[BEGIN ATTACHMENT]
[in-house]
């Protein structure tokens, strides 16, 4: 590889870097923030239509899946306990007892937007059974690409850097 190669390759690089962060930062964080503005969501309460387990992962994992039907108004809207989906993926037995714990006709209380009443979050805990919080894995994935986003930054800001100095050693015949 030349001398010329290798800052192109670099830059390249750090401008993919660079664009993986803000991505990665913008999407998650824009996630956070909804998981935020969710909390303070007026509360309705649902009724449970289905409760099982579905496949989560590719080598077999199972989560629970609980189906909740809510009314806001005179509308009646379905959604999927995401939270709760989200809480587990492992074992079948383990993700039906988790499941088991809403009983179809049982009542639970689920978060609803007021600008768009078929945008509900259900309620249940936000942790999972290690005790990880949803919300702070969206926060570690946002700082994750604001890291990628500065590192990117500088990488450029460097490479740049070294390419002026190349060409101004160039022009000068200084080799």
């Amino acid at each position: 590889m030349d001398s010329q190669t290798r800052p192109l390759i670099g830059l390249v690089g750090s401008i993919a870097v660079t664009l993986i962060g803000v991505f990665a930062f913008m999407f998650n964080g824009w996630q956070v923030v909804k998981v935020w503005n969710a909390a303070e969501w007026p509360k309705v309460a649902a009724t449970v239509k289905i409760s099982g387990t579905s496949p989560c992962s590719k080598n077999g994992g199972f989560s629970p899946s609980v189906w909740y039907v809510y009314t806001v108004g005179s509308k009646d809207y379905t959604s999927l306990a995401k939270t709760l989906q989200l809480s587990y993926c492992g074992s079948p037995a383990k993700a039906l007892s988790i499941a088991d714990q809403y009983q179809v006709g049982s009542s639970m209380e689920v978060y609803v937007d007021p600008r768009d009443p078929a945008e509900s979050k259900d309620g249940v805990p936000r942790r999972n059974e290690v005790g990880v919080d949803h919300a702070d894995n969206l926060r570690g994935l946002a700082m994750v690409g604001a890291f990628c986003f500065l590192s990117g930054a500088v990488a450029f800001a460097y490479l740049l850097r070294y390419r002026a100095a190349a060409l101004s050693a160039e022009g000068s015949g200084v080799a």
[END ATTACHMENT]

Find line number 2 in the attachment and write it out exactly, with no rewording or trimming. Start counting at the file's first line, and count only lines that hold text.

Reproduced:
């Protein structure tokens, strides 16, 4: 590889870097923030239509899946306990007892937007059974690409850097 190669390759690089962060930062964080503005969501309460387990992962994992039907108004809207989906993926037995714990006709209380009443979050805990919080894995994935986003930054800001100095050693015949 030349001398010329290798800052192109670099830059390249750090401008993919660079664009993986803000991505990665913008999407998650824009996630956070909804998981935020969710909390303070007026509360309705649902009724449970289905409760099982579905496949989560590719080598077999199972989560629970609980189906909740809510009314806001005179509308009646379905959604999927995401939270709760989200809480587990492992074992079948383990993700039906988790499941088991809403009983179809049982009542639970689920978060609803007021600008768009078929945008509900259900309620249940936000942790999972290690005790990880949803919300702070969206926060570690946002700082994750604001890291990628500065590192990117500088990488450029460097490479740049070294390419002026190349060409101004160039022009000068200084080799």